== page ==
Junk Science | Mobile Madness

21 05 2010

We live in a technological wonder of a world where communication is instant.  Through the fibre optic cables that lie beneath our oceans to the satellites surrounding our little green and blue orb, information can be collected and transmitted in a matter of nano-seconds.

Like the Industrial Age had her health and social life suffer set-backs, the fallout from the Digital Age is largely ignored due to the economic power such advancements have had on the groups involved.  These certain groups have pumped hundreds of millions into dummy science factories in an effort to have hundreds of millions return to them.

Talking on the mobile just 30mins a day linked with heightened risk of brain cancer

By Fiona Macrae, Daily Mail.  Last updated at 7:17 AM on 18th May 2010

Using a mobile phone for just half an hour a day could raise the risk of brain cancer by up to 40 per cent, a controversial study has suggested.

Those who used the devices the most over ten years were more likely to be diagnosed with brain tumours, according to the World Health Organisation research.

But the results are sure to confuse people as they also suggested mobile phones made people less susceptible to tumours.

The researchers quizzed 5,000 people with brain tumours, and a similar number of healthy adults, about how often they used mobile phones in the past decade.

And the £16.5million Interphone study failed to find a link, the International Journal of Epidemiology reported.
It said ‘heavy’ users – those who used phones for a least half an hour a day – were 40 per cent more likely to develop glioma, an aggressive brain cancer.

They had 15 per cent higher chance of meningioma, another common cancer of the organ, it added.

But the British scientists involved in the study said these figures were flawed and urged people not to worry.

Some of those who took part claimed they used their mobile for more than 12 hours a day ten years ago – something which was ‘incredibly implausible’ but is likely to have skewed the results.

In addition, growths on the brain can affect memory.

Professor Anthony Swerdlow, of the Institute of Cancer Research in London, said: ‘The balance of evidence from this study, and in the previously existing scientific literature, does not suggest a causal link between mobile phone use and risk of brain tumours.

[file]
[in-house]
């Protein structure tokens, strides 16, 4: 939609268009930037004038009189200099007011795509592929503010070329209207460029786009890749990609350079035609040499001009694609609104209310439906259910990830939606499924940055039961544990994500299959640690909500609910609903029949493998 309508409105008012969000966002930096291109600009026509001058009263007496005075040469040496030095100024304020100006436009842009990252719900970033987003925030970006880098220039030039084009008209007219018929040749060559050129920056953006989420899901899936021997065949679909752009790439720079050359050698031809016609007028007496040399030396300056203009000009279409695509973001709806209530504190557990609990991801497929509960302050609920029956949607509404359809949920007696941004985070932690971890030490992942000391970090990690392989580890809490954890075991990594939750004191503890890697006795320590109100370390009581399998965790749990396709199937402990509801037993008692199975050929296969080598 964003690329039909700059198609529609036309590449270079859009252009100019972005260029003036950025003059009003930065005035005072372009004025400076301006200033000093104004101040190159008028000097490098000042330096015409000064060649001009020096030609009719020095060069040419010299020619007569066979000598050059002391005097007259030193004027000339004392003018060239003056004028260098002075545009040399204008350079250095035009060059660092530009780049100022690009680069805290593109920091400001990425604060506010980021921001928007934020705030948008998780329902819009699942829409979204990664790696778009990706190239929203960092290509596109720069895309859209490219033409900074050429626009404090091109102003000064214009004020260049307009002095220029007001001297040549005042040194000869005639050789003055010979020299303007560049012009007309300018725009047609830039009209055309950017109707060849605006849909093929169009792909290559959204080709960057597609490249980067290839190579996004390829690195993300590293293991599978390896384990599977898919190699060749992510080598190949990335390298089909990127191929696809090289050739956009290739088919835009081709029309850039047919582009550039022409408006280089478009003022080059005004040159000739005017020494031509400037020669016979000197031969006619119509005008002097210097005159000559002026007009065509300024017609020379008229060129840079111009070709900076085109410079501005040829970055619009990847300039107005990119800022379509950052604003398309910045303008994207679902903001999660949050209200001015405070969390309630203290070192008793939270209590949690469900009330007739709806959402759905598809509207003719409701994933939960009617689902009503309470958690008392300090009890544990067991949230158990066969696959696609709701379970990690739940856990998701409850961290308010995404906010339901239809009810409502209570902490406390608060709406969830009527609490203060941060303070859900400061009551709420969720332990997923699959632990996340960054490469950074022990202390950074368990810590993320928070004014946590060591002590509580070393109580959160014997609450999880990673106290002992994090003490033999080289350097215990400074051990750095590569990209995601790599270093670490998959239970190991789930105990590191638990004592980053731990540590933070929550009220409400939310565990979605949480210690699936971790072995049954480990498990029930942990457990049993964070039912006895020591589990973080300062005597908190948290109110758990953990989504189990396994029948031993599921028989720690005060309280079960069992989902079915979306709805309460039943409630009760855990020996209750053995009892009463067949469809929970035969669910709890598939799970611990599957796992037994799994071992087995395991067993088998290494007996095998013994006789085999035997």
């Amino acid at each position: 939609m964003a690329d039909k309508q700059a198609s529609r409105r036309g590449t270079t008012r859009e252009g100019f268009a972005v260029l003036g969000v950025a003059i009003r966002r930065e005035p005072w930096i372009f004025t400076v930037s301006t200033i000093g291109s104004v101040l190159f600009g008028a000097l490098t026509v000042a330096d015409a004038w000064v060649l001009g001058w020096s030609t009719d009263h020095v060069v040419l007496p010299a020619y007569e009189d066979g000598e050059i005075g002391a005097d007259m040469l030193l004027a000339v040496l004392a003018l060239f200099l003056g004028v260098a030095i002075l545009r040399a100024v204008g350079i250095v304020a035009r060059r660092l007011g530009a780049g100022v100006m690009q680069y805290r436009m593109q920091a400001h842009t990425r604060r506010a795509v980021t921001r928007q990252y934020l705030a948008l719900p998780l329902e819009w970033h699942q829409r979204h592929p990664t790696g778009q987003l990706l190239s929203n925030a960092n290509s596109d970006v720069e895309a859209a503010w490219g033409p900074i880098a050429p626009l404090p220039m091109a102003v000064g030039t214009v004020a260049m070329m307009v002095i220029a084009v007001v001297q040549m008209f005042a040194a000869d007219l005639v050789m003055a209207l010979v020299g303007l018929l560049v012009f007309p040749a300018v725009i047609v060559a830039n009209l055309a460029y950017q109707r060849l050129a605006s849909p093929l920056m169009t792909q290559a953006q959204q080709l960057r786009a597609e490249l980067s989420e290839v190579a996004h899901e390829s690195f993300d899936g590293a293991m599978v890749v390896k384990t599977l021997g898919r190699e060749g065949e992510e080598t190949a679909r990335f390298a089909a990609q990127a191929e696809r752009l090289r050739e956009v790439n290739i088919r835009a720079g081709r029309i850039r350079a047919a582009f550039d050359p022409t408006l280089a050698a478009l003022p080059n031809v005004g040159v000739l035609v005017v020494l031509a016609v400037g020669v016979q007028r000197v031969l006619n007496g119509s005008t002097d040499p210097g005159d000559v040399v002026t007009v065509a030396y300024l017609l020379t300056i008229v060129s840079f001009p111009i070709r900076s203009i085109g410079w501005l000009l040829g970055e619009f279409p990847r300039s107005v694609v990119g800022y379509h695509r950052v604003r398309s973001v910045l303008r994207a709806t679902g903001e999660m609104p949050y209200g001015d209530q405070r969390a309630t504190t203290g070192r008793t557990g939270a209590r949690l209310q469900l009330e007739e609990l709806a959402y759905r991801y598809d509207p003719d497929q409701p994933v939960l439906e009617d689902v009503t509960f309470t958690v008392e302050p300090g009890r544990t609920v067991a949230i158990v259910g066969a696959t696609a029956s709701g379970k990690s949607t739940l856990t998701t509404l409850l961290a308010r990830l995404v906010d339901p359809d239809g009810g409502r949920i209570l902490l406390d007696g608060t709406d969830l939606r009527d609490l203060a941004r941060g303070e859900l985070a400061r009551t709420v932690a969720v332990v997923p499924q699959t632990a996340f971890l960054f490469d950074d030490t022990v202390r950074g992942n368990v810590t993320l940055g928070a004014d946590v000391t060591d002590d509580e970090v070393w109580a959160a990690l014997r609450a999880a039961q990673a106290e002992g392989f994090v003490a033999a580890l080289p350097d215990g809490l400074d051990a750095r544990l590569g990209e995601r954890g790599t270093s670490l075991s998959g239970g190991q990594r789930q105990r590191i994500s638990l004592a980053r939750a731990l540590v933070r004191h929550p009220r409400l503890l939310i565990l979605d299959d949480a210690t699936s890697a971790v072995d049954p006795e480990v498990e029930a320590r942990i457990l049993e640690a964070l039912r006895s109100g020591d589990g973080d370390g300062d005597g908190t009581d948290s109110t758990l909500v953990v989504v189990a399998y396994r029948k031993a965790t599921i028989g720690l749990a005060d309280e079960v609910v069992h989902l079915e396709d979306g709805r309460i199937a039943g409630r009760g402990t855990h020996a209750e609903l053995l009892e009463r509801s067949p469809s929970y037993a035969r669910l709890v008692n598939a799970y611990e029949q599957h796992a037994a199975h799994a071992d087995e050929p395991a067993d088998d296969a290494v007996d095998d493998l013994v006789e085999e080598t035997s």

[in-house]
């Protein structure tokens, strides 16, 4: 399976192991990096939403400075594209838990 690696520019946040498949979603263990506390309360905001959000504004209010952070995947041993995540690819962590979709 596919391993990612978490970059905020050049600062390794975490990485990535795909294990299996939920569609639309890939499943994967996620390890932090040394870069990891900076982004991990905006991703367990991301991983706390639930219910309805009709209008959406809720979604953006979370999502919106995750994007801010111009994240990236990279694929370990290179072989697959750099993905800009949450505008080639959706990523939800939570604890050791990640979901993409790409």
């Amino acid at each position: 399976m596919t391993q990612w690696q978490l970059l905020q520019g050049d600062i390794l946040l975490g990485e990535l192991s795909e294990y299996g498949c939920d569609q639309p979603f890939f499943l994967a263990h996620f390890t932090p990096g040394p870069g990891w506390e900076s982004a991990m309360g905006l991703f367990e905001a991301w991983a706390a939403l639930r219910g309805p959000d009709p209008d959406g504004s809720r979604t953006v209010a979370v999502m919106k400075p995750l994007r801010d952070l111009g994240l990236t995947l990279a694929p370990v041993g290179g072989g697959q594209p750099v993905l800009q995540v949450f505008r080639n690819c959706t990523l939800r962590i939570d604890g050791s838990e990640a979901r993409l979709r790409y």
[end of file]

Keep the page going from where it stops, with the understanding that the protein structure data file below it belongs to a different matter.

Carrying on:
‘This study does not give reason for precautionary measures.’

However, others were less quick to dismiss the findings.

Professor Elisabeth Cardis, the study’s lead author, said: ‘We can’t just conclude that there is no effect.

‘There are indications of a possible increase. We’re not sure that it is correct. It could be due to bias, but the indications are sufficiently strong … to be concerned.’

Dr Christopher Wild, director of the WHO’s cancer research arm, called for more research into mobile phone use and brain cancer.

‘The results don’t allow us to conclude that there is any risk with mobile phone use, but… it is also premature to say there is no risk associated with it,’ he added.

Professor Denis Henshaw, a Bristol University radiation experts, said: ‘Children are known to be more vulnerable and we need to take action to protect them.

‘The challenge now is how we respond. Burying our heads in the sand is asking for trouble.’

WiredChild charity called for health warnings to be placed on mobile phone packaging.

But John Cooke, executive director of the Mobile Operators Association, which represents the industry, said: ‘The conclusion of no increased risk is consistent with the significant existing body of research reporting no health risk from using mobile phones.’

So another inconclusive contradictory report tainted by vested interests.  Couldn’t be the reason that where there is problems, there is funding, could it?

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